The EU Commission has presented its proposal on how to achieve its 2030 climate targets, calling on rich states to shoulder much of the burden in its greenhouse-gas targets sharing programme.
The EU pledged to reduce its CO2 emissions by 40 per cent by 2030 compared to 1990, and the EU-wide emissions trading system (ETS) will play a major role in accomplishing this as it covers major industrial and energy CO2 emitters.
All sectors covered by the ETS should reduce their emissions by 43 per cent by 2030 compared to 2005. The other sectors of the economy (the so-called non-ETS sectors) should reduce their emissions by 30 per cent.
The EU Commission has now presented the national reduction targets for the non-ETS sectors. While the EU calls it a “fair and cost-effective redistribution”, it places much of the burden on the wealthy northern member states.
Luxembourg and Sweden will have to reduce their CO2 emissions in non-ETS sectors by 40 per cent, Denmark and Finland by 39 per cent, Germany by 38 per cent, followed by the other major EU economies – France and the UK – by 37 per cent.
New EU member states see only minor reductions: Poland, the EU’s largest eastern member state, sees a reduction of only 7 per cent, and Bulgaria none at all.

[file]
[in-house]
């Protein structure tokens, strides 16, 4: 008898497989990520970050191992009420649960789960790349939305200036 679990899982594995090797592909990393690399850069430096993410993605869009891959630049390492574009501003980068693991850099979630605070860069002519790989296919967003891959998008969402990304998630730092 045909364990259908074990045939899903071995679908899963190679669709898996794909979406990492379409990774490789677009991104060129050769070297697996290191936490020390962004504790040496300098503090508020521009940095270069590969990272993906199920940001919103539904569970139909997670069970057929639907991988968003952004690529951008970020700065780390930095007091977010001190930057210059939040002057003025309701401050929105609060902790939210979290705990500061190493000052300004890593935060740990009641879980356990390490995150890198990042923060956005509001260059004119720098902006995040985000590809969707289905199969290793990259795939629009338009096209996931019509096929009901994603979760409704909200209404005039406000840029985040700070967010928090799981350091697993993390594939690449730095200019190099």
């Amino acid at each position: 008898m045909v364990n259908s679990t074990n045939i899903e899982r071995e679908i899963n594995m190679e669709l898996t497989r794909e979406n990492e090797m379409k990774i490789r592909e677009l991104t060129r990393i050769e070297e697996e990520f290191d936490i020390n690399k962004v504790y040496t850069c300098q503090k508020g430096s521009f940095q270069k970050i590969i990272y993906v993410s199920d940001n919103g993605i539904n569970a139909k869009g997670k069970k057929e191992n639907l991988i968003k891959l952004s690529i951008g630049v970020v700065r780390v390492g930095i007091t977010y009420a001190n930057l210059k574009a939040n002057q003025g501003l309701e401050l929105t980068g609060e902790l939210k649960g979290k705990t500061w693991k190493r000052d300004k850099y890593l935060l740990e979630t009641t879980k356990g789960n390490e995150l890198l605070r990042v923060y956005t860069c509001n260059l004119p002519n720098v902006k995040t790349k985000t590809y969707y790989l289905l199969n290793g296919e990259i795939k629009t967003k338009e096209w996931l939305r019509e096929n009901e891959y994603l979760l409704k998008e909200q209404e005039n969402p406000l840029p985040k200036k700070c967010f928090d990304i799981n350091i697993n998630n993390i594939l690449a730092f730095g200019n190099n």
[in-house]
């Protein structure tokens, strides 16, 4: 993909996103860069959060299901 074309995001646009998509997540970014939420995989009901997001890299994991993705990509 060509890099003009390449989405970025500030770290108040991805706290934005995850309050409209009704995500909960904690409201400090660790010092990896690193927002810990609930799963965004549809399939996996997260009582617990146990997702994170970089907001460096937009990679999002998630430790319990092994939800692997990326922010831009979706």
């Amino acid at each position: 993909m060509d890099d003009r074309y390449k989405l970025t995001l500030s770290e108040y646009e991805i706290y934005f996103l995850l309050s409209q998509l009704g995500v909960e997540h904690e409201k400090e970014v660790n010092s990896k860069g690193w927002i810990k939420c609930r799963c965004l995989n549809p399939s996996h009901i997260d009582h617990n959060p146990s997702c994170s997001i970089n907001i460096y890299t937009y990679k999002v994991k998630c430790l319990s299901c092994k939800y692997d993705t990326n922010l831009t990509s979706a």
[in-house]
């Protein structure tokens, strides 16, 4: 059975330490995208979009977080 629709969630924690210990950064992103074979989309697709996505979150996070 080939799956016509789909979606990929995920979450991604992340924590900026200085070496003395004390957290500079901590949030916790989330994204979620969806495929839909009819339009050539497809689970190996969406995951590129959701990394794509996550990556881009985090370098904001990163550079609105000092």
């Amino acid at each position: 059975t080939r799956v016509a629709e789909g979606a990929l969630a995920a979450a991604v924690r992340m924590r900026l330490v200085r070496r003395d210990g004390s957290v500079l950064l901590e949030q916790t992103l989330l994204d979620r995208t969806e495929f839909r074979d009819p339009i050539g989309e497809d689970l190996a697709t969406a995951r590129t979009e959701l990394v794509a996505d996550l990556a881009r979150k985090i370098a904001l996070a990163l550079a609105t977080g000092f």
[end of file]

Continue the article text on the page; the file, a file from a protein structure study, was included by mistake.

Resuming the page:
According to an EC statement, the countries with the strictest reduction targets can now benefit from certain flexibilities. For instance, they can cover some emissions in the non-ETS sectors with EU Trading System allowances that would normally have been auctioned. They can also credit some CO2 emissions from certain agriculture categories.
The EU also wants to increase efficiency in the transport sector to reach its climate targets by focusing on lower-emission transport modes, speeding up the deployment of low-emission alternative energy for transport, and moving towards zero-emission vehicles. The strategy will also create jobs and stimulate economic growth.
EU commissioner for transport Violeta Bulc said: “Transport accounts for a quarter of Europe’s greenhouse gas emissions and is a main cause of air pollution. The transition to low-emission mobility is therefore essential to reach the EU’s ambitious climate objectives and to improve the quality of life in our cities.”